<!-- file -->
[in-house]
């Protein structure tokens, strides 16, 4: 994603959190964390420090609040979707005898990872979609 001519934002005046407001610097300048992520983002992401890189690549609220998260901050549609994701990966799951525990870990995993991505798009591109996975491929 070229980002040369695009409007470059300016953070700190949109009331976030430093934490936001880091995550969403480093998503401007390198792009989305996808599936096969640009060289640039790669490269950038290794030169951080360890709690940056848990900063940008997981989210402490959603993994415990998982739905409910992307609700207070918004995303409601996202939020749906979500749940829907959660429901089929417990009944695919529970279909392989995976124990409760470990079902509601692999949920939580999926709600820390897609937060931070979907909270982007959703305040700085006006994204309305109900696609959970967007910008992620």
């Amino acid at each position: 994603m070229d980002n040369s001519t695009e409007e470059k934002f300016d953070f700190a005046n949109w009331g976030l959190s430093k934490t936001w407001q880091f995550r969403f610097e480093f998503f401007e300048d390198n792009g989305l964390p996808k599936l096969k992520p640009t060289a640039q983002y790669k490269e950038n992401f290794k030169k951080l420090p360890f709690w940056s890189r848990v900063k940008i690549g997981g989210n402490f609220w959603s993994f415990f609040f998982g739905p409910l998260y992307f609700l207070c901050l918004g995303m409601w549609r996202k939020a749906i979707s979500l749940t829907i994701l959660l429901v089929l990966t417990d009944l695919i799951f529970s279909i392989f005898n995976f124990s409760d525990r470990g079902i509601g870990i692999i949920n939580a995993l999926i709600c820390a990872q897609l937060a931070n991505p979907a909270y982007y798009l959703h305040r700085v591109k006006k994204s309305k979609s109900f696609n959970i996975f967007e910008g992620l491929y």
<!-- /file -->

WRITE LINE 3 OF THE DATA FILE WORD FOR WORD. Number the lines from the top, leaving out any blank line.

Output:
């Amino acid at each position: 994603m070229d980002n040369s001519t695009e409007e470059k934002f300016d953070f700190a005046n949109w009331g976030l959190s430093k934490t936001w407001q880091f995550r969403f610097e480093f998503f401007e300048d390198n792009g989305l964390p996808k599936l096969k992520p640009t060289a640039q983002y790669k490269e950038n992401f290794k030169k951080l420090p360890f709690w940056s890189r848990v900063k940008i690549g997981g989210n402490f609220w959603s993994f415990f609040f998982g739905p409910l998260y992307f609700l207070c901050l918004g995303m409601w549609r996202k939020a749906i979707s979500l749940t829907i994701l959660l429901v089929l990966t417990d009944l695919i799951f529970s279909i392989f005898n995976f124990s409760d525990r470990g079902i509601g870990i692999i949920n939580a995993l999926i709600c820390a990872q897609l937060a931070n991505p979907a909270y982007y798009l959703h305040r700085v591109k006006k994204s309305k979609s109900f696609n959970i996975f967007e910008g992620l491929y």